Untinkered Woman Soldier Spy


19 January 2012| No Comments on Haywire     by Sean Chavel


An exceptionally unpredictable thriller by Steven Soderbergh, the director of “Traffic” and “Contagion.” I always hear complaints that there aren’t any smart action-thrillers that stimulate the brain as much as it dazzles the eyes. But here you go, Haywire is one of them. The flawless cast includes Ewan McGregor, Michael Fassbender, Bill Paxton, Channing Tatum, Mattieu  Kassovitz, Antonio Banderas, Michael Douglas, and newcomer Gina Carano as the ass-kicking babe Mallory Kane. Chiefly, the gallery of characters comprise of agents, double-agents, corporate executives or government administrators. Following an elaborate deception, Kane goes rogue like a female Jason Bourne, with unassuming talents in jujitsu, boxing, car-racing and rooftop acrobatics.

The film opens at a roadside coffee shop in snowy upstate New York. Kane has obviously been through an ordeal, and just needs some quick replenishment. She is not expecting company, but agent Aaron (Tatum) has found her and joins her at the table. It becomes apparent that there is a grudge and hatred between them after some coffee is thrown. Not much explanation is given, but the story flashbacks to a week earlier where there was a rescue operation of a hostage in Barcelona. Kane goes for extra credit for body blow damage to the captor.

From there, “Haywire” is a restless action juggernaut that bounces around to various locations such as Dublin, New York, New Mexico, and south of the border Mexico. But most of the trouble begins with Kane’s follow-up assignment in Dublin which will somehow be tied to the incidents in Barcelona. Soderbergh and writer Lem Dobbs (“Dark City”) jack into the POV of various characters from these aforementioned regions. The double-speak is either an operation code or it’s a nod to conspiracy. It’s actually a reprieve to finally learn who is on Kane’s side. Fassbender, as a British agent, is an enigma because he’s either too good to be bad or too bad to be good. He’s suave yet rugged enough to qualify for double-0 status in a future Bond movie, for sure.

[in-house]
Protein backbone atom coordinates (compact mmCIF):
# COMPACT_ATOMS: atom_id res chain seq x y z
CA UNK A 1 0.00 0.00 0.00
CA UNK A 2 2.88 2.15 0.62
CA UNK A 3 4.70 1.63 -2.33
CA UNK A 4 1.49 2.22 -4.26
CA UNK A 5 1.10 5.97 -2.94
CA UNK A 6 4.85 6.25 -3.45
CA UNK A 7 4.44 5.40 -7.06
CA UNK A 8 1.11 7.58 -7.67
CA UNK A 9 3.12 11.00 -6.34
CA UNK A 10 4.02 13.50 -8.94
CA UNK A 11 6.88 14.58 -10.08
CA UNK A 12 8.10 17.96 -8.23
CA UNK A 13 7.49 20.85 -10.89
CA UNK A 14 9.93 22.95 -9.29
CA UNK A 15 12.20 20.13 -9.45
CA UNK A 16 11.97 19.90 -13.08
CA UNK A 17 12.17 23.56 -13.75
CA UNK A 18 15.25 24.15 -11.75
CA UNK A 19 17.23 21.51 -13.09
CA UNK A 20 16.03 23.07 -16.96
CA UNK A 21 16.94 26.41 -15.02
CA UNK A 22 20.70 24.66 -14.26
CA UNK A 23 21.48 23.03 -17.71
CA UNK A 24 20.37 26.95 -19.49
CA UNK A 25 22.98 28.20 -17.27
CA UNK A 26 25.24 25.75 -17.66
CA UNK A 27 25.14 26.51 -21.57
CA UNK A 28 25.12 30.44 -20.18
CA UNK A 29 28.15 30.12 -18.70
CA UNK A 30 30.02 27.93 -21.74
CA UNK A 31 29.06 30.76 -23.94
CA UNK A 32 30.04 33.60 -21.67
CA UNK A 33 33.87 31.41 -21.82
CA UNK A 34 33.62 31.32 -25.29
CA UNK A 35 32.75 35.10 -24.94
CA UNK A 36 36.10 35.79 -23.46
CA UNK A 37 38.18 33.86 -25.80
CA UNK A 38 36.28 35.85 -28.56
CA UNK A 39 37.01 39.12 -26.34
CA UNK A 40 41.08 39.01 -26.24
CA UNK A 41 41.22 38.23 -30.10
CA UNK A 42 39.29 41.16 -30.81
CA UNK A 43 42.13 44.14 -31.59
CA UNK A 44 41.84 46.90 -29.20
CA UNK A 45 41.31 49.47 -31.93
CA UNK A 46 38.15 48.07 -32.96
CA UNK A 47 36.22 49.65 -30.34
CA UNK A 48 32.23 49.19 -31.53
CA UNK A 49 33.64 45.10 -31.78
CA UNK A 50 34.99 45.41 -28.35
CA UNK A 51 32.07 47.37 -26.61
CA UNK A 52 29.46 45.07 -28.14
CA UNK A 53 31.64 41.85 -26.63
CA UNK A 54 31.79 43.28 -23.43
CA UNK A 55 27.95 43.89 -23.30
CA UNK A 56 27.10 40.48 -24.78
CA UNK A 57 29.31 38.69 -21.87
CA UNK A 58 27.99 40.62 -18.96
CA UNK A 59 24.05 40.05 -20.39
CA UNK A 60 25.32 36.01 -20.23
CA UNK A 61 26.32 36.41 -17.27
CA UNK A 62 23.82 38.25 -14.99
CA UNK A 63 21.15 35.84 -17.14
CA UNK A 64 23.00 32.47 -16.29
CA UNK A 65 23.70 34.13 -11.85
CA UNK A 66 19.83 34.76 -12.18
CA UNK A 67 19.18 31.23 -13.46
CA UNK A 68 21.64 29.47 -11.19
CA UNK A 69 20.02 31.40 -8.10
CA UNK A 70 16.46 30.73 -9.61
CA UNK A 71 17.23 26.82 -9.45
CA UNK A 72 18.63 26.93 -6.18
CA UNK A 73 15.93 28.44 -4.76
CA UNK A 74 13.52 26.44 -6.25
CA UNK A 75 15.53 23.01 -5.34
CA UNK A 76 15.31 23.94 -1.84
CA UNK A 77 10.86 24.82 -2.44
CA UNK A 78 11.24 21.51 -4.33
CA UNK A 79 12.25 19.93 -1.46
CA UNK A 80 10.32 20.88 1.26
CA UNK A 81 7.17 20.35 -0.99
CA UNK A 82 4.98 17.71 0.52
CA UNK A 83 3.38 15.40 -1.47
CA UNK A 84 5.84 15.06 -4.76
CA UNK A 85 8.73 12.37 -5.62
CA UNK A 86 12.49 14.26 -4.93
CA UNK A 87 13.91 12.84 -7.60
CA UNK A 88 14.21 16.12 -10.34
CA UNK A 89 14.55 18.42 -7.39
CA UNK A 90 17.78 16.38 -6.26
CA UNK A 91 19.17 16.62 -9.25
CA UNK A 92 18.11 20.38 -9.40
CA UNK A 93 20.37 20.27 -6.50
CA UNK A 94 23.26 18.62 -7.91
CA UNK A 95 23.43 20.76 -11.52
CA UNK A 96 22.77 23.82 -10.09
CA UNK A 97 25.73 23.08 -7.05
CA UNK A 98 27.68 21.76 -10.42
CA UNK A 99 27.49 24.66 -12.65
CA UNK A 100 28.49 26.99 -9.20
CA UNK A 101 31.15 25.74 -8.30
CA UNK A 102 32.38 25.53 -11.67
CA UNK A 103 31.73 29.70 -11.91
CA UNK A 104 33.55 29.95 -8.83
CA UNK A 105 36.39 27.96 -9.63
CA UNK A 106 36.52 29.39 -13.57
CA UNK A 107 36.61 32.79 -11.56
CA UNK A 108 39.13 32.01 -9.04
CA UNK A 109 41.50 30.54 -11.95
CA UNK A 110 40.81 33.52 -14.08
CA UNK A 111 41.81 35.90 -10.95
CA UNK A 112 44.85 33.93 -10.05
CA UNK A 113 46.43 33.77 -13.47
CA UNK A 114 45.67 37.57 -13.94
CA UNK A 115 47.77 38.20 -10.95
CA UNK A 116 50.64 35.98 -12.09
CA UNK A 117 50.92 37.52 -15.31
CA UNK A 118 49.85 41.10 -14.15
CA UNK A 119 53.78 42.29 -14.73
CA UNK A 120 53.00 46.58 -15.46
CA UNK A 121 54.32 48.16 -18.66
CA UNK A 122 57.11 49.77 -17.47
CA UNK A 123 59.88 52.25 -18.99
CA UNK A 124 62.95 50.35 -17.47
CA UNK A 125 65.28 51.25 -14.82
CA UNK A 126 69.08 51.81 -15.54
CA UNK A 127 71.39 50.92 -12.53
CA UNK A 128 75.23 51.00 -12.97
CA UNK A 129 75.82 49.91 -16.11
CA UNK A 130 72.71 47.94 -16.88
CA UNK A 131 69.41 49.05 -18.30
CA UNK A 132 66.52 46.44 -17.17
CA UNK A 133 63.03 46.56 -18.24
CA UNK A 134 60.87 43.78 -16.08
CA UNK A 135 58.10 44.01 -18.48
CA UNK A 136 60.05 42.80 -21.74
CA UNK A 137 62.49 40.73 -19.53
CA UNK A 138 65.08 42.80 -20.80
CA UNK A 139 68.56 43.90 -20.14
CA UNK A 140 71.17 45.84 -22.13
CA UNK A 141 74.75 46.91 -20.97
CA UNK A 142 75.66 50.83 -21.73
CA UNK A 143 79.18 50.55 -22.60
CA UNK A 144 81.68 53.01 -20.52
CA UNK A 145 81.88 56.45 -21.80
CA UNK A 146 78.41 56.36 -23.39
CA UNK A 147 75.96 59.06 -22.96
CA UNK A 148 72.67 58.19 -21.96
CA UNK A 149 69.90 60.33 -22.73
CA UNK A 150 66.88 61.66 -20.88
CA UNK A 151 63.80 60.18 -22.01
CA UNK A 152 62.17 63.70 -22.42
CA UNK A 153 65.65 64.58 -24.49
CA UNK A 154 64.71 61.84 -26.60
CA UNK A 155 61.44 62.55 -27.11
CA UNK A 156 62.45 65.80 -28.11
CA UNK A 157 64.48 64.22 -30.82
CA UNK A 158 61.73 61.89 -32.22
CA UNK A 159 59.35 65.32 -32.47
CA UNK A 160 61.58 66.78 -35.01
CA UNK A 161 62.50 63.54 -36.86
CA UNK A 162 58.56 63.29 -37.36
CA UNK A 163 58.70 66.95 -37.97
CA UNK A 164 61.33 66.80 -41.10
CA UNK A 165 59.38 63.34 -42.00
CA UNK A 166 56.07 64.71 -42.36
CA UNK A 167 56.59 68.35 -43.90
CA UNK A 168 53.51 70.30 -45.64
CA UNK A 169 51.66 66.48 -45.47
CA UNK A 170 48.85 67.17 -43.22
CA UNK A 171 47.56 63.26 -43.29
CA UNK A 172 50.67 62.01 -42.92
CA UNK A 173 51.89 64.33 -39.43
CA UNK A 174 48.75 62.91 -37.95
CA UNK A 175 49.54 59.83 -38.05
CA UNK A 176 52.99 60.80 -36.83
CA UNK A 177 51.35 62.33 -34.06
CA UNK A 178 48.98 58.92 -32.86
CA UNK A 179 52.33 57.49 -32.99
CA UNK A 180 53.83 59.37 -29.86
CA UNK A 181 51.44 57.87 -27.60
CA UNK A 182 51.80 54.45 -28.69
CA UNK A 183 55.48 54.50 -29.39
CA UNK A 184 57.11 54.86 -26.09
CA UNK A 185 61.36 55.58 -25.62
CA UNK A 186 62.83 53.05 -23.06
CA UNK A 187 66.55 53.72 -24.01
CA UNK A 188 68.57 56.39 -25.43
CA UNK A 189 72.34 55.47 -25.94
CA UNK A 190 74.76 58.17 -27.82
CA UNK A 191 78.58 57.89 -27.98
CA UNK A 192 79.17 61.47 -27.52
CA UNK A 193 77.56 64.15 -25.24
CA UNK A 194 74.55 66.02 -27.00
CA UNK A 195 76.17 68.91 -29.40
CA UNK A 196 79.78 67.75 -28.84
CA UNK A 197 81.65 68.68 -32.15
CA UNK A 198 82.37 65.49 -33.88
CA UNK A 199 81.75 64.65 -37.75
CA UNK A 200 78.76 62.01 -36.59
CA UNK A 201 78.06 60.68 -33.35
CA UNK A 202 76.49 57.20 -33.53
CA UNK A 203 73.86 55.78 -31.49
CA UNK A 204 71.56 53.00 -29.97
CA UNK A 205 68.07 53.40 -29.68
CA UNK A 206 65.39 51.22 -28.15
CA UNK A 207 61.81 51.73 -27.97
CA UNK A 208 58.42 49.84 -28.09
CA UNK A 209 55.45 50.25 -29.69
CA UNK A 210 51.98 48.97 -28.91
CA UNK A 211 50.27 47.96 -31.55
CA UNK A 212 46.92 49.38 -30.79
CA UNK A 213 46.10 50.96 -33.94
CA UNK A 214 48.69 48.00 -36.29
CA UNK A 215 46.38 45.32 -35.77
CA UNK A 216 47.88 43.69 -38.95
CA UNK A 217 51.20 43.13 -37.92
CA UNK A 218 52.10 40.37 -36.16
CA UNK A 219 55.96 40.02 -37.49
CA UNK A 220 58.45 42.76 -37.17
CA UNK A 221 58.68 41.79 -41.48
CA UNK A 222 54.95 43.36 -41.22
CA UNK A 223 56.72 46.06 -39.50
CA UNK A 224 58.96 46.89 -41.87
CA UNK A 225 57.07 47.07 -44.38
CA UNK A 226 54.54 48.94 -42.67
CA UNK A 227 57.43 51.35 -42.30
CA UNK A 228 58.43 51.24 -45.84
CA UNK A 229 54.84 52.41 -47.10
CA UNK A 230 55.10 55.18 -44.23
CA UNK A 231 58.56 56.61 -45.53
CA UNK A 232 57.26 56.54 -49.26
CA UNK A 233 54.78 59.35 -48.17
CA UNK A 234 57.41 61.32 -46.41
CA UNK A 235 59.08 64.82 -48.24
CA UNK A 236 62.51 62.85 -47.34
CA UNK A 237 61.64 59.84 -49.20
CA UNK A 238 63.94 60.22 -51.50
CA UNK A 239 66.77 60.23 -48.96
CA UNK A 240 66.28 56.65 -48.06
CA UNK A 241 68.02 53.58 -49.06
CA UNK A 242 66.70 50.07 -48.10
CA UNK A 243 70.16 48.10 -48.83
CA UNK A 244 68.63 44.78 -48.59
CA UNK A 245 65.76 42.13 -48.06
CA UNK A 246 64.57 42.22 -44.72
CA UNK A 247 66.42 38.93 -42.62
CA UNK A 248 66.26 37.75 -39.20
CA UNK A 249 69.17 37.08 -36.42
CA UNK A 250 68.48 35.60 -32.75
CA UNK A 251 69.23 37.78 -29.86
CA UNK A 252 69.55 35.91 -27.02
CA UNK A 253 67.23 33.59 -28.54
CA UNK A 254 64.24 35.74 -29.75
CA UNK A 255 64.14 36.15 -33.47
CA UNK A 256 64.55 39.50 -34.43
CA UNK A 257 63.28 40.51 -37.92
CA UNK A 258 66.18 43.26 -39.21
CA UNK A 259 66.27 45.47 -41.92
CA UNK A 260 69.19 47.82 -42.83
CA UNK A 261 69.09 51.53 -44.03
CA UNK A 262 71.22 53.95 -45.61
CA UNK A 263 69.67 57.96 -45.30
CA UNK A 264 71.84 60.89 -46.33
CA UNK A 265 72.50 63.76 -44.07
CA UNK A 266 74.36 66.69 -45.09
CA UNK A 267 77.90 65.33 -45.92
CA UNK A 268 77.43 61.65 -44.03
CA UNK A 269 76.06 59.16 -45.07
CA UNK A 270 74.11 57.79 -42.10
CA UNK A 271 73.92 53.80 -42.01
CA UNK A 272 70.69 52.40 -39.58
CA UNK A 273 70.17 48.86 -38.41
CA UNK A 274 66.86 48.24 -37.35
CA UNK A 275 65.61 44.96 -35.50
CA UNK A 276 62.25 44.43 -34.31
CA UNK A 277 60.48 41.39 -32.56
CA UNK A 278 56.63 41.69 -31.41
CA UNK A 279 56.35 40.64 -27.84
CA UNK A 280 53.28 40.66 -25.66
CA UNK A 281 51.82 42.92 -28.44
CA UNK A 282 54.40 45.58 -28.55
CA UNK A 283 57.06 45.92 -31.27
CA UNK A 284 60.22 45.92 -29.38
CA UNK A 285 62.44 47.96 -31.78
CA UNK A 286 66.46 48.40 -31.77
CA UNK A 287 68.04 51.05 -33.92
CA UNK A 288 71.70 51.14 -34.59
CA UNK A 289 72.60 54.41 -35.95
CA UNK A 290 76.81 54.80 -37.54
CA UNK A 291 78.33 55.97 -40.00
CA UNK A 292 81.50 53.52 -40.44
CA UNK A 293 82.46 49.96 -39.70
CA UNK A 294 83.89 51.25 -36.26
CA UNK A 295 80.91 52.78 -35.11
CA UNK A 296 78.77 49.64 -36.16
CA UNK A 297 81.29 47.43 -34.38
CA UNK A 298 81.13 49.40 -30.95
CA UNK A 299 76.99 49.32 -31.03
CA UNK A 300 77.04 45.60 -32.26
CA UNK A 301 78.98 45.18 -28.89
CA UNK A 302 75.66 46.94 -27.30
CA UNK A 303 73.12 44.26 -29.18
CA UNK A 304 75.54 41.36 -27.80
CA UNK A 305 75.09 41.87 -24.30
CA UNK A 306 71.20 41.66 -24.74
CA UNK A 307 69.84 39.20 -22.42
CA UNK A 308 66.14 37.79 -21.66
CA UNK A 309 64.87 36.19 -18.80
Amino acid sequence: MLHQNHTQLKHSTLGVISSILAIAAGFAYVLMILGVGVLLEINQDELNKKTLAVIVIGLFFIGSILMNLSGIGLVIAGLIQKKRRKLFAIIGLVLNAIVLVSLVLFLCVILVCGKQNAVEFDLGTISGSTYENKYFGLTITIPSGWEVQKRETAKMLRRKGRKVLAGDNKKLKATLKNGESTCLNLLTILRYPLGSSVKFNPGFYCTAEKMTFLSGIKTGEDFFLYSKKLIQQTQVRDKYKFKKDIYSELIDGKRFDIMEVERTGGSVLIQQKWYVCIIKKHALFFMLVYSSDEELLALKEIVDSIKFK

The self-sufficient Kane has plenty of hurdles to survive through just in Dublin alone, where she is surrounded by conspirators. Carano, the actress, was a former performer on “American Gladiators,” that obstacle/combat contest on television and is also known for her mixed martial arts fighting. She is so impressive that Angelina Jolie in “Salt” is a mere forgotten dust bunny after you’re through with “Haywire.” She goes head-to-head in a hotel room, in one particular fight scene, that is truly no holds barred. But what makes the scene breathless is her absolute zero hesitance.

The plotting is a convoluted pretzel, but the pretzel eventually knots itself into a tight coil. Soderbergh photographs everything himself (his credits alias is Peter Andrews), and once again, he delivers visual sophistication with diverse color palettes that accompany the range of locations. He uses stylized black & white and slow-motion in the same fetishistic but mind-blowing ways that Oliver Stone (“Natural Born Killers”) or Tom Tykwer (“Run Lola Run”) use it. This film is a blast for the higher consciousness.

Gina Carano once an “American Gladiator,” now a reliable actress

“Haywire” will become a small classic amongst cinephiles. Which is a feat, because there’s virtually no such thing as a classic title released in the dog month of January that hasn’t had a prior pre-qualifying Oscar run.

93 Minutes. Rated R.


Film Cousins: “The Bourne Identity” (2002); “Salt” (2010); “Red” (2010); “Hanna” (2011).

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Sean Chavel

About The Author / Sean Chavel

Sean Chavel is a Hollywood based author and movie reviewer. He is the Executive Director of flickminute.com, a new website that has adapted the movie review site genre by introducing moodbased and movie experience based reviews.


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